To minimise weight, wear your heaviest clothes and shoes. If you're near the weight limit, put heavy gear in your pockets, then stow your jacket under your seat on the plane.
Another option is a specialist big-pocket jacket. You could try to look out for any jacket with a poacher's pocket – a deep lower pocket at the back where hunters keep game.
These are common at outdoor or survivalist stores, but eBay and Amazon may sell them cheaper so try searching for terms like 'survival vest' to see if there's something suitable for all your travel essentials.
That's right... simply turn your old sun cream bottles around and you should spot a little number on the back which could save you big.
Many automatically buy sun lotion every time they jet off, but there's often no need to shell out – open bottles can still be effective for up to two years. The number you should find on the back of the bottle is a period after opening (PAO) number, which tells you how long you can keep using it for.
It'll normally look like a tub with an open lid and a number next to it (eg, 12 or 24) – that's the number of months after opening during which it should be OK to use.
The British Skin Foundation says: "Sun tan lotions may, given time, start to separate and become less effective, so it's always worth noting down on the bottle when it was first opened."
It also recommends storing your sun lotion in a cool, dark place, and avoiding leaving it in direct sunlight.
It's worth noting the PAO number isn't the same thing as the best before date, so check that too. The British Skin Foundation says you should always throw away sun cream which has passed its best before date.
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The internet's great for flights or DIY city breaks. But if you're going away specifically for seven, 10 or 14 days to a traditional holiday destination, then good old-fashioned package holidays can often come up trumps.
A package holiday is an all-in-one, where the tour operator provides flights, connections and accommodation for one price. They're best suited for standard breaks of standard length. So if it's a traditional holiday destination like Florida or Crete, it's worth checking to see if you can get a package for less than the DIY route.
Package holidays have long been protected under the ATOL scheme, so if something goes wrong you get your money back or help getting home.
For bookings made since 1 July 2018, most DIY package holidays bought in the same transaction get the same cover as 'traditional' package holidays - ie, full financial protection (so you're entitled to a refund or be brought home if necessary if the firm organising your package goes bust) AND legal protection (so you're covered if you don't get the holiday you paid for, eg, if a supplier like an airline goes bust, or if bad weather stops you travelling).
For more info, including the rules if you booked before 1 July 2018 and what protection other types of holiday offer, see Holiday Rights.
Once you've booked your trip you'll get an ATOL certificate – keep it safe as you'll need it if anything goes wrong.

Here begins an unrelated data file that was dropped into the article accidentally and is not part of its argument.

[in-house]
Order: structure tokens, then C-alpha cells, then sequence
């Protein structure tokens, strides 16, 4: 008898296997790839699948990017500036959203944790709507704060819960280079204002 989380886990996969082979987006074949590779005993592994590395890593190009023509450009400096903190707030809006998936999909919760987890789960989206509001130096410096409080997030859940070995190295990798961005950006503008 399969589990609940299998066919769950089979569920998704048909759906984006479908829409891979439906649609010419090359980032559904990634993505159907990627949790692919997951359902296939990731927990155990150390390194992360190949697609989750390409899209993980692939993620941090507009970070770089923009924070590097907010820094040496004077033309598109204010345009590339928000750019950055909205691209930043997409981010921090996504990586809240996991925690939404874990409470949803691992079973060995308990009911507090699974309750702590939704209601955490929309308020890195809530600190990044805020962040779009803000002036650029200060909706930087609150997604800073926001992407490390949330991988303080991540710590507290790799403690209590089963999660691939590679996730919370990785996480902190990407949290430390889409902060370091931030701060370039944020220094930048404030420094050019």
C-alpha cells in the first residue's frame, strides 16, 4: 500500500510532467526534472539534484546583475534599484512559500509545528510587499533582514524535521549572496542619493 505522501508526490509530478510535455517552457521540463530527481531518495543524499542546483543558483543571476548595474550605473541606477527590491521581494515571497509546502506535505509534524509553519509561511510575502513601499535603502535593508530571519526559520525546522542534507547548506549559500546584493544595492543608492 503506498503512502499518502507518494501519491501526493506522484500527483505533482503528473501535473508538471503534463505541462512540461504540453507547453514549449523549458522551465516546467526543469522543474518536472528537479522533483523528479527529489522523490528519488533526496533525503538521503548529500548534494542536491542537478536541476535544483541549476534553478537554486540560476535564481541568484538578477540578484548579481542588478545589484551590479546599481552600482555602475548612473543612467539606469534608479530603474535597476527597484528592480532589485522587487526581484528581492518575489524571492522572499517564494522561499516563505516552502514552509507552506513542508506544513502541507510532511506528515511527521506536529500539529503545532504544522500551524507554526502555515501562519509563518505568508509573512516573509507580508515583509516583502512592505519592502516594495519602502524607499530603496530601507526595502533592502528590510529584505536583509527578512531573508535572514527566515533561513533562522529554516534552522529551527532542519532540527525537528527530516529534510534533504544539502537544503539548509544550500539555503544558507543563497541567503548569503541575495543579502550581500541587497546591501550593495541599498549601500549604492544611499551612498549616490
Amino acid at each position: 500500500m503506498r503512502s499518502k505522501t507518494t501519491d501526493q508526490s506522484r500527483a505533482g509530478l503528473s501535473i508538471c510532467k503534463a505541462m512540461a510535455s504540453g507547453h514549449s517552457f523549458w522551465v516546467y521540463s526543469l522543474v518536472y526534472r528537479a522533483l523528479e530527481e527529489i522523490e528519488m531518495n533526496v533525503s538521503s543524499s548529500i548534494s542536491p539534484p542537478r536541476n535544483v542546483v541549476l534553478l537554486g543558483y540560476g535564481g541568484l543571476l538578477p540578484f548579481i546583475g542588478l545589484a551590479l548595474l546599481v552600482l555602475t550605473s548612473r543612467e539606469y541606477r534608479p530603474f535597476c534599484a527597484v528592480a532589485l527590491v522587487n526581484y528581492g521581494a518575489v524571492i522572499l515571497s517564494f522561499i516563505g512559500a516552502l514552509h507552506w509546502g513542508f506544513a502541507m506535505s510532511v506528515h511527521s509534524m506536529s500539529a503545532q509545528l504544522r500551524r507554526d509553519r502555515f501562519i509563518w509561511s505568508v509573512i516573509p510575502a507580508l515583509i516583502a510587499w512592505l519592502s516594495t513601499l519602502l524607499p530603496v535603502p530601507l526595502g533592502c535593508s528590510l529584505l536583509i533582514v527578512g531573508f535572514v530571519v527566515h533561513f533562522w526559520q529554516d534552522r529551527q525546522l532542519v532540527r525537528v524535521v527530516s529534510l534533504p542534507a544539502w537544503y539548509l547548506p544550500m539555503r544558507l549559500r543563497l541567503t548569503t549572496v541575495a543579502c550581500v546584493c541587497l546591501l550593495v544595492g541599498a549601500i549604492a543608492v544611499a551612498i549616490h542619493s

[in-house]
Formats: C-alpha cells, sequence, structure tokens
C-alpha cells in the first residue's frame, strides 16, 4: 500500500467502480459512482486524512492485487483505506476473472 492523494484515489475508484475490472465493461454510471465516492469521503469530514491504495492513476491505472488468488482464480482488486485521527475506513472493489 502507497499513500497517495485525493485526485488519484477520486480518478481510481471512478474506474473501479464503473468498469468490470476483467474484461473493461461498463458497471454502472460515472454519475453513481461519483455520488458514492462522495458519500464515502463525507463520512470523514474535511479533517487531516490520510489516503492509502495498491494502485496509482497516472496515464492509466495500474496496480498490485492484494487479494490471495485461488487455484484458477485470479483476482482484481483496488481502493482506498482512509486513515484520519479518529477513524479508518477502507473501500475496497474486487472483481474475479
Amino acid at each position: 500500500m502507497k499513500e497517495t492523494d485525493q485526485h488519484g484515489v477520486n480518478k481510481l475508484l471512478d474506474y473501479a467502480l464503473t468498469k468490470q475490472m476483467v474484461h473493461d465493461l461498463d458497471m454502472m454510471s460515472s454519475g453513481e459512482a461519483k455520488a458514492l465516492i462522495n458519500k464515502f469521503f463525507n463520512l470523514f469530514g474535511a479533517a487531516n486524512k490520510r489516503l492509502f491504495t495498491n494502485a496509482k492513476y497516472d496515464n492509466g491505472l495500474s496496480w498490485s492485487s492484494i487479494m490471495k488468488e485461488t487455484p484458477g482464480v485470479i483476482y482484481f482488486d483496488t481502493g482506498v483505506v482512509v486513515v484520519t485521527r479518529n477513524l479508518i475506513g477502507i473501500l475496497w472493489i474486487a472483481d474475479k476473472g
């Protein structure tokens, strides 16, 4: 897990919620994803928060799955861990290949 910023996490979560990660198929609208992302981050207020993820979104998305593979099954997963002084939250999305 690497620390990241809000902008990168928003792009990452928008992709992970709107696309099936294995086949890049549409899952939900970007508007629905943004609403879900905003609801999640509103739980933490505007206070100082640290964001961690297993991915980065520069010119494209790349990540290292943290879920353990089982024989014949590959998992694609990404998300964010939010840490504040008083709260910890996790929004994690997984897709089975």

If you have kids (or you've ever seen Home Alone), you'll know what a nightmare it is to keep an eye on them in crowded places – especially if you're hurrying to catch a plane or transfer. So one way to keep tabs on the tiddlers is to dress them so they'll stick out like a sore thumb.
Ex-MSE Andrea uses this trick every time she goes away with her family.
I pop my kids in bright coloured hats or clothes with spots on so they stand out when we're travelling. We also take a photo of them on our phones in what they're wearing before they leave. If they get lost, we can show someone the photo – much easier than describing them.
Rules introduced in 2017 mean the cost of using your mobile phone in most parts of Europe has been slashed.
This means when making calls or sending texts to anywhere in the EU, or using data in one of those countries, you use your UK allowance (or pay-as-you-go rates) as you would at home, subject to 'fair usage' rules. See our 10 things you need to know about 'free' EU mobile roaming news story for full info.
These rules will continue to apply for the duration of the Brexit transition period - so nothing's changing until 2021. However, the Government's now said there'll be no requirement for mobile providers to offer free roaming from 1 January 2021, so you'll need to check with yours to find out what they plan to charge. See our Brexit need-to-knows for more information.
Outside the EU, providers are free to charge what they like – some as much as £8/MB – so if you're not careful, using the web abroad could rack up an eye-watering bill.
The most sensible plan is to turn your phone off completely (or put it in 'airplane' mode) while you're on holiday abroad. If you can't, there are ways to slash costs, including data-roaming add-ons, free Wi-Fi hotspots abroad, and even switching your Sim. See the Cheap Mobile and Data Roaming guide.
Many non-EU countries require you to have certain documents in place or to meet other stipulations before allowing you in. Depending on where you're travelling, you may need a visa (basically a certificate giving you permission to enter a country, which also dictates how long you can stay).
Some countries offer visas on arrival, others require visas in advance – sometimes a costly and lengthy process. If you're heading to the USA, you may be eligible for the 'ESTA' visa-waiver scheme – though you'll still need to pay and hold a 'chipped' passport. For more, read our ESTA guide.
The most reliable way of checking entry requirements for your intended destination is to go to the foreign travel advice section of the Foreign Office's website, search for the country or territory you want to visit (225 are covered, from Afghanistan to Zimbabwe), click through, then click on 'Entry requirements' to find out everything you need to know.